Profile picture for DarrellVan Meter

203k Loan - Relative/Self Work

I am aware that for 203k loans you need a licensed contractor that will act as the general contractor to the work. From what I gather they do not specifically need to do the work them self and can rather dictate the work of sub-contractors as needed.

My father is a self-employed handyman who specializing in painting but also does light remodeling such as flooring, insulation, sheet rocking, etc.

If I was to purchase a new home with a 203k with a licensed general contractor would there be anything wrong with my father sub-contracting for the general contractor? The general contractor would be a family friend and would be open to this type of commitment. The work he would be doing would be identical to the work he has been doing on a daily or weekly basis for the past 10 years and he would be compensated for labor.

I also gather that the homeowner, myself, could perform work on the home as long as it was not part rehab work in the agreement with the lender. For example,  if the agreement didn't involve remodeling the bathroom then could I remodel the bathroom myself?
  • November 19 2013 - US
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Answers (4)

Be careful what lender you go with for your 203k loan.  Some lenders do not allow any self work or involvement in any part of the construction project.  If you are honest and up front with your loan officer and lender they should be able to foresee any issues with the situation that you have described before signing any documents.
  • November 20 2013
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Profile picture for shapiroamg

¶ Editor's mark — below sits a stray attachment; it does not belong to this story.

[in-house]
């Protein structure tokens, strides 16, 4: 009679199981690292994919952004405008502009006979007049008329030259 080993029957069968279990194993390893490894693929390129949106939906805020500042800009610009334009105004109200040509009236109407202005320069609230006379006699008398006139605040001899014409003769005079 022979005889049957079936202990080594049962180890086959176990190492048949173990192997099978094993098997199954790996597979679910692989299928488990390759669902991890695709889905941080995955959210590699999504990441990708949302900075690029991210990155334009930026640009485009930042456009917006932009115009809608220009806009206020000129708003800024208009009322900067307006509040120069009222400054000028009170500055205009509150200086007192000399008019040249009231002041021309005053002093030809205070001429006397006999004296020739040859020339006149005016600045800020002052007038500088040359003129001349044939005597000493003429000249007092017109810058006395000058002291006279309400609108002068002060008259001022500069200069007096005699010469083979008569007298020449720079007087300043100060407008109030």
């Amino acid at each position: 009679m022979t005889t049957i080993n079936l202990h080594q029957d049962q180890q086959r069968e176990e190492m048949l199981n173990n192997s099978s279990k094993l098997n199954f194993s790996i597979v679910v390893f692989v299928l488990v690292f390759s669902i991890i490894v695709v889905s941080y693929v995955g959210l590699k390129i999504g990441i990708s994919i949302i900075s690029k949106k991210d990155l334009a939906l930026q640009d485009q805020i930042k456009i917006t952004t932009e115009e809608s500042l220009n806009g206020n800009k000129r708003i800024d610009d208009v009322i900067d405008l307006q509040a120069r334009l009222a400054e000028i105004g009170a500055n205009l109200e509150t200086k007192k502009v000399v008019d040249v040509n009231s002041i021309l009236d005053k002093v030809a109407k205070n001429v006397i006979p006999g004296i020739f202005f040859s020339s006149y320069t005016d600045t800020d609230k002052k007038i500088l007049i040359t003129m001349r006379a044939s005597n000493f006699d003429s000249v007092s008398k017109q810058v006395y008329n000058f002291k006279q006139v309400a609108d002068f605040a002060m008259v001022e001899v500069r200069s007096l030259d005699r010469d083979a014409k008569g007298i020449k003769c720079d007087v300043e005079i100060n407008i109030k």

You can do the work yourself but the work proposed must have estimates from licensed contractors. The appraiser will use the estimates for the loan. The theory is, that if you default and HUD takes over your home, they will have to pay a contractor to finish the work.  Any money saved between the work you do versus the estimate will be applied to principal reduction once completed. No money ever is returned to you.

If going the full 203K loan. As part of the loan process you will hire a 203K Consultant who will review and write up all the work that has to be done. So as your example states in the last paragraph, there will be an assigned dollar amount for the bathroom remodel even though you may GC this yourself.
  • November 20 2013
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I would suggest that you review the 203K documents/affidavits with a lender prior to entering into a contract. Andrew's willy-nilly comment suggests something Wild-West here, and the 203K is far from that. There are plenty of identity-of-interest check points that need to be addressed with this program. You especially need to deal with these since you have already discussed potential issues. Great program, but don't go signing any contracts without understanding the process, your legal responsibilities, and documentation.
  • November 19 2013
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You are correct in the way you are thinking.  That would work as the GC is responsible for the project as a whole. The work you would do yourself would just not be a part of the bid or the "after repairs" appraisal.   Also keep in mind that there are other renovation programs that might be less expensive than the 230K if your credit is above 680 of there is not a lot of work that needs to be done to the property. 

  • November 19 2013
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